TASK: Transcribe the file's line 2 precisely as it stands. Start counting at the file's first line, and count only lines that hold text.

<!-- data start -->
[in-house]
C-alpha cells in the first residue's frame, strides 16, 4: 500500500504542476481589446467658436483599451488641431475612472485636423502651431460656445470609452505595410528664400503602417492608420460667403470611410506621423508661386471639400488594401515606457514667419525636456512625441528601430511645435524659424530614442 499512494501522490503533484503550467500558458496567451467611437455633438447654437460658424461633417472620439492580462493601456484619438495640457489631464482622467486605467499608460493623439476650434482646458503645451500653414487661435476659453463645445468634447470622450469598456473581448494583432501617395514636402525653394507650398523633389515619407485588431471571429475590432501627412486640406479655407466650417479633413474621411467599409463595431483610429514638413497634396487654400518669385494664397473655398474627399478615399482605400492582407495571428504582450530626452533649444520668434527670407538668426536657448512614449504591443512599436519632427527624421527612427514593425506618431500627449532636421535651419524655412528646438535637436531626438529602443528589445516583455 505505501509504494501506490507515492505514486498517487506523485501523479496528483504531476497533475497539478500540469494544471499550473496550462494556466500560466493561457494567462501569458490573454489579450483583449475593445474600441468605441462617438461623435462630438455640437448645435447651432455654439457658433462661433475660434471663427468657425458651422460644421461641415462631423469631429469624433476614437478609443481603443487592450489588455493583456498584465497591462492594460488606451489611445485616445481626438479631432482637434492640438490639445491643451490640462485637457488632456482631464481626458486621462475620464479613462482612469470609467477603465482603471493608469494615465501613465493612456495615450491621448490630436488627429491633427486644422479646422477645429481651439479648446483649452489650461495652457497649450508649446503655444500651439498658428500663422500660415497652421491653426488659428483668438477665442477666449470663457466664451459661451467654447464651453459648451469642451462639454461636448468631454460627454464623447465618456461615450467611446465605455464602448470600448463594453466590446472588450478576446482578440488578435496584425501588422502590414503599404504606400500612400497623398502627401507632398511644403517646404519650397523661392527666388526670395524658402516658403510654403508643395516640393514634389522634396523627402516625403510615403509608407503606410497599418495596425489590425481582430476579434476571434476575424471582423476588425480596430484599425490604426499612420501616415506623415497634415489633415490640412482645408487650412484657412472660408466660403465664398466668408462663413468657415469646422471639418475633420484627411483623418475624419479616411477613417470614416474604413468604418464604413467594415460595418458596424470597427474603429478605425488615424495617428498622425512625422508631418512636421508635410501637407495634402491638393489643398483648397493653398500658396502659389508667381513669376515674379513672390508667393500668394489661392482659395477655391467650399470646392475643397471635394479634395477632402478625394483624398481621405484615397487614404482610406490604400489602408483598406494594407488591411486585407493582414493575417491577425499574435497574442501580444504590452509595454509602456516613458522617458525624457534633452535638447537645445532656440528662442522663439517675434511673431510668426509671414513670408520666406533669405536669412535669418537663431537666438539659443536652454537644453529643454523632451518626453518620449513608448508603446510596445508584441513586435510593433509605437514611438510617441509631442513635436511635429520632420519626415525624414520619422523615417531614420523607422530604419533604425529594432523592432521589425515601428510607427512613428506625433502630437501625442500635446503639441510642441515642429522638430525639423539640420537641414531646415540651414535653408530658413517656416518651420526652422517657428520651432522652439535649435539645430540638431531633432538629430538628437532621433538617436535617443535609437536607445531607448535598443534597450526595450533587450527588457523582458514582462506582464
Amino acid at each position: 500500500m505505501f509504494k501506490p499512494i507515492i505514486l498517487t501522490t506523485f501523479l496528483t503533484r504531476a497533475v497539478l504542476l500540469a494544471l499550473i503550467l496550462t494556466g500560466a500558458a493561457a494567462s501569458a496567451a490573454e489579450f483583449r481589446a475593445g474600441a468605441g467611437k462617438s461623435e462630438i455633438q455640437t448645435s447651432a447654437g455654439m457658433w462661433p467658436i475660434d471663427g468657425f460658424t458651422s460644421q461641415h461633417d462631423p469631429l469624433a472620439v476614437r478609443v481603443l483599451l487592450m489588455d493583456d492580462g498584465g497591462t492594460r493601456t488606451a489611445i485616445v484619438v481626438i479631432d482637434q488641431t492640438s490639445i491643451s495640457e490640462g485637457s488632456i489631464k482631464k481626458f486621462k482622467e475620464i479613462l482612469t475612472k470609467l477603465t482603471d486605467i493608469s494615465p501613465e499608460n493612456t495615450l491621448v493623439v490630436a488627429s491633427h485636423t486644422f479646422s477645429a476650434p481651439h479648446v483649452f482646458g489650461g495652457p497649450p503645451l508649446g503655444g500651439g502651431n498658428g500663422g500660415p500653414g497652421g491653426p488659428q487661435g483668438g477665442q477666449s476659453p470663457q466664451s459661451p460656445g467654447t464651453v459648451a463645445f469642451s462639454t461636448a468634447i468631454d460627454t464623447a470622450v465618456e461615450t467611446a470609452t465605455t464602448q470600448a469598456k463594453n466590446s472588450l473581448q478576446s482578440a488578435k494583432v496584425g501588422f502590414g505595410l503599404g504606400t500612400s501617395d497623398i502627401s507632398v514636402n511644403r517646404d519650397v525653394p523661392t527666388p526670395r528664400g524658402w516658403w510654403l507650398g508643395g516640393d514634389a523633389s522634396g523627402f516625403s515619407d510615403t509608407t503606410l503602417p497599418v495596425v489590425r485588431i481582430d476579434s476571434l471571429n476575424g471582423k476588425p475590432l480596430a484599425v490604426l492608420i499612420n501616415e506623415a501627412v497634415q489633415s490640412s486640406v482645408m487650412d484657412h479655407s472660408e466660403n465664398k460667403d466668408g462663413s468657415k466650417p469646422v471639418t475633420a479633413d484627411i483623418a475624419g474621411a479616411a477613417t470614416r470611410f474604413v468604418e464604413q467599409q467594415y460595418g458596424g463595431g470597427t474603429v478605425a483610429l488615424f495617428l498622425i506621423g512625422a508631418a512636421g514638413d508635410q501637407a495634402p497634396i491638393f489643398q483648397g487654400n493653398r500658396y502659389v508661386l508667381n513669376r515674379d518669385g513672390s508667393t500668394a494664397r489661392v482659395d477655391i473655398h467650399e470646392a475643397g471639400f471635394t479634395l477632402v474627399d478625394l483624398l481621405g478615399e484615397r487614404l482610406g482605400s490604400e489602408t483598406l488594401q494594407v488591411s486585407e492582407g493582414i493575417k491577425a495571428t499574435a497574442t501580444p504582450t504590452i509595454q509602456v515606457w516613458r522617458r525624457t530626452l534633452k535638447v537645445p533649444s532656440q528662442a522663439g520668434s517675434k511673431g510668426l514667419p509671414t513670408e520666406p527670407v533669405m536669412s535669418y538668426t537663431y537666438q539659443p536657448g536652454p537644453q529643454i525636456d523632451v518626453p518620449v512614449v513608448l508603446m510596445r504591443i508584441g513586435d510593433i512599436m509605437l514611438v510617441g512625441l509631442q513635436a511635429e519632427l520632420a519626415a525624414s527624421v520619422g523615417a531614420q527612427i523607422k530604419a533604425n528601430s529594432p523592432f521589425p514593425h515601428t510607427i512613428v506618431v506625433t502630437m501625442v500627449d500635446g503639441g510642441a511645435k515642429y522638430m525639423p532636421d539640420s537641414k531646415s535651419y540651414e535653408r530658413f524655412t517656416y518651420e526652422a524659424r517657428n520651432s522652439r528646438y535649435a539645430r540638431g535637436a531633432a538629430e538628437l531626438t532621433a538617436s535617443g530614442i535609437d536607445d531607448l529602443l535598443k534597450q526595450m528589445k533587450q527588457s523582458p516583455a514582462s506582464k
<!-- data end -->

C-alpha cells in the first residue's frame, strides 16, 4: 500500500504542476481589446467658436483599451488641431475612472485636423502651431460656445470609452505595410528664400503602417492608420460667403470611410506621423508661386471639400488594401515606457514667419525636456512625441528601430511645435524659424530614442 499512494501522490503533484503550467500558458496567451467611437455633438447654437460658424461633417472620439492580462493601456484619438495640457489631464482622467486605467499608460493623439476650434482646458503645451500653414487661435476659453463645445468634447470622450469598456473581448494583432501617395514636402525653394507650398523633389515619407485588431471571429475590432501627412486640406479655407466650417479633413474621411467599409463595431483610429514638413497634396487654400518669385494664397473655398474627399478615399482605400492582407495571428504582450530626452533649444520668434527670407538668426536657448512614449504591443512599436519632427527624421527612427514593425506618431500627449532636421535651419524655412528646438535637436531626438529602443528589445516583455 505505501509504494501506490507515492505514486498517487506523485501523479496528483504531476497533475497539478500540469494544471499550473496550462494556466500560466493561457494567462501569458490573454489579450483583449475593445474600441468605441462617438461623435462630438455640437448645435447651432455654439457658433462661433475660434471663427468657425458651422460644421461641415462631423469631429469624433476614437478609443481603443487592450489588455493583456498584465497591462492594460488606451489611445485616445481626438479631432482637434492640438490639445491643451490640462485637457488632456482631464481626458486621462475620464479613462482612469470609467477603465482603471493608469494615465501613465493612456495615450491621448490630436488627429491633427486644422479646422477645429481651439479648446483649452489650461495652457497649450508649446503655444500651439498658428500663422500660415497652421491653426488659428483668438477665442477666449470663457466664451459661451467654447464651453459648451469642451462639454461636448468631454460627454464623447465618456461615450467611446465605455464602448470600448463594453466590446472588450478576446482578440488578435496584425501588422502590414503599404504606400500612400497623398502627401507632398511644403517646404519650397523661392527666388526670395524658402516658403510654403508643395516640393514634389522634396523627402516625403510615403509608407503606410497599418495596425489590425481582430476579434476571434476575424471582423476588425480596430484599425490604426499612420501616415506623415497634415489633415490640412482645408487650412484657412472660408466660403465664398466668408462663413468657415469646422471639418475633420484627411483623418475624419479616411477613417470614416474604413468604418464604413467594415460595418458596424470597427474603429478605425488615424495617428498622425512625422508631418512636421508635410501637407495634402491638393489643398483648397493653398500658396502659389508667381513669376515674379513672390508667393500668394489661392482659395477655391467650399470646392475643397471635394479634395477632402478625394483624398481621405484615397487614404482610406490604400489602408483598406494594407488591411486585407493582414493575417491577425499574435497574442501580444504590452509595454509602456516613458522617458525624457534633452535638447537645445532656440528662442522663439517675434511673431510668426509671414513670408520666406533669405536669412535669418537663431537666438539659443536652454537644453529643454523632451518626453518620449513608448508603446510596445508584441513586435510593433509605437514611438510617441509631442513635436511635429520632420519626415525624414520619422523615417531614420523607422530604419533604425529594432523592432521589425515601428510607427512613428506625433502630437501625442500635446503639441510642441515642429522638430525639423539640420537641414531646415540651414535653408530658413517656416518651420526652422517657428520651432522652439535649435539645430540638431531633432538629430538628437532621433538617436535617443535609437536607445531607448535598443534597450526595450533587450527588457523582458514582462506582464